The Supermarine Swift is a British jet fighter, developed in the early 1950s as a stopgap measure for the RAF’s lack of modern fighter aircraft at the time. In update 1.91, War Thunder pilots may look forward to the introduction of two modifications of the Swift, along with its final variant equipped with air-to-air missiles!
Briefly: An early 1950s jet fighter, developed to provide the RAF with an interim modern fighter aircraft, while more advanced designs were being worked on.
In the years following the end of WW2, Great Britain focused their efforts on rebuilding their nation from the devastation caused by the war as the British government didn’t consider a new war possible in the following ten years. Under these circumstances, developing new military technology wasn’t considered a priority in most cases.
As a result, Great Britain found itself lagging behind in military aviation at the start of the 1950s by the outbreak of the Korean War. This prompted the RAF to hastily look for a new fighter aircraft to put into service, even if it meant taking into consideration an interim design.
One of the designs that sparked the RAF’s interest was a new swept-wing aircraft developed by the Supermarine company - the Type 510. Being in essence just a modified Supermarine Attacker, development of this design continued, eventually maturing into the Type 541.
Soon, the Type 541 received the highest development priority and was hastily rushed through testing and into production as the Supermarine Swift. In fact, production was so rushed that it began before necessary design changes could even be applied from the results of the test flights conducted with the Type 541 prototypes.
Nonetheless, the Supermarine Swift F.1 entered service with the RAF in February 1954, followed shortly afterwards by the F.2 variant. However, many of the aircraft’s teething problems weren’t resolved as a result of being rushed into production. This resulted in a number of accidents happening early on involving the Swift , leading to the aircraft being grounded for a time.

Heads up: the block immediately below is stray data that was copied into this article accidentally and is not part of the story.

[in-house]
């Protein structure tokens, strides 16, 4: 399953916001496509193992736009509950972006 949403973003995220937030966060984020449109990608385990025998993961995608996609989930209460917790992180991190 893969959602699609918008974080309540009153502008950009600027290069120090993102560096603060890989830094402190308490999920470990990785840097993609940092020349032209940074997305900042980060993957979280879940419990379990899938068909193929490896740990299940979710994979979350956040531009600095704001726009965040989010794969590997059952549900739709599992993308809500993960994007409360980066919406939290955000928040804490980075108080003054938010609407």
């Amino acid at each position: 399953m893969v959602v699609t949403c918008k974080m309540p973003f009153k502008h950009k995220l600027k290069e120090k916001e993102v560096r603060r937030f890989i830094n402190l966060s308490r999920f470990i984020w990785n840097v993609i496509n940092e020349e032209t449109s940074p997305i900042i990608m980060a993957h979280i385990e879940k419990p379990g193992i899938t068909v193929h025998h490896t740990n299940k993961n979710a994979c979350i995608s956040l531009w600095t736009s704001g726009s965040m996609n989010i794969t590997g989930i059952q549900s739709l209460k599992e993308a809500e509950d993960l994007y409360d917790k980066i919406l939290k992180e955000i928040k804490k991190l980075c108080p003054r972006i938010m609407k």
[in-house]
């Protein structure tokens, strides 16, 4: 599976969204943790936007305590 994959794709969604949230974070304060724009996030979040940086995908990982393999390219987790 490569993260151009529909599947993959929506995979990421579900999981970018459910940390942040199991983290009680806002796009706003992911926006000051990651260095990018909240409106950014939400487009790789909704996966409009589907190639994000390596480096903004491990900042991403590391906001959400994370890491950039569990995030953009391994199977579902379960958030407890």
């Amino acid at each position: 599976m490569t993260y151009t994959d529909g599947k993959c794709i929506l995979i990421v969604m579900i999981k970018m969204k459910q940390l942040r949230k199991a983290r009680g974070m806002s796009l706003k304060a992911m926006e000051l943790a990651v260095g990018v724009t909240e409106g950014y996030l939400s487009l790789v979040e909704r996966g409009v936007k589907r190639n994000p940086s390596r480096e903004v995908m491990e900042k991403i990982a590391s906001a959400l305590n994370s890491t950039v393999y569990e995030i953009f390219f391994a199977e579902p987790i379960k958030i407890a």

Newer modifications were developed, which addressed most of the known issues. However, it was a case of too little too late for the Swift, as it quickly became replaced by the Hawker Hunter. In the end, just under 200 Supermarine Swifts were produced out of the close to 500 planned aircraft. The Swift was phased out of active service relatively quickly after its introduction, with the last fighter models being withdrawn by the RAF in the mid to late 1950s.
In the upcoming update 1.91, we’re planning to introduce the Supermarine Swift into the game, which we’re sure will excite many War Thunder pilots and fans of British aviation. On top of that, the Supermarine Swift will make its debut in War Thunder with two variants, the F.1 and F.7, both of which will become available to all players with the release of the next major update.
The Swift F.1 represents the first production model of the fighter version of the aircraft to enter service with the RAF. It brought with it many innovations typical for the new jet age, such as the swept wing design. Additionally, it was powered by the Rolls-Royce Avon 105 turbojet engine, an early military version of the famous Rolls-Royce jet engine.
Thanks to the powerful 105 Avon engine, which produces close to 29 kN of thrust, the Swift F.1 is able to achieve a top speed of 689 mph (1108 km/h) at sea level. In addition to good flight characteristics, the Swift F.1 also packs quite a punch in terms of firepower. Being armed with two 30mm ADEN cannons as well as a plethora of secondary armament options, the Swift F.1 is as good of a pick for air as it is for combined battles.
Fun Fact: For a very brief period of time, the Supermarine Swift held the record for achieving the highest absolute top speed of 1187 km/h. This record was beaten by the American F4D Skyray only a week later.
Contrary to the F.1, the Swift F.7 was the last modification of the aircraft to ever be constructed, though it never saw active service with the RAF. The Swift F.7 incorporated several changes from previous variants, such as the use of a more powerful Avon 116 engine, which featured an afterburner. Thanks to the afterburner, the top speed of the Swift was raised to 691 mph (1112 km/h) at sea level.
More importantly however, the Swift F.7 could be fitted with a pair of Fairey Fireflash air-to-air missiles, the first AAMs developed by Great Britain in the 1950s! The Fireflash missiles will greatly increase the Swift’s firepower and will allow it to engage targets at a much greater range. However, as many of the early AAMs, Fireflash missiles too are limited in their effectiveness and can easily be avoided by skilled and vigilant opponents.
The Supermarine Swift F.1 and F.7 are on their way to player hangars and will be available to all pilots at the fifth rank of the British aviation tree, with the release of the upcoming War Thunder update 1.91. Until then, stay tuned for further updates regarding the latest War Thunder developments. Clear skies, pilots!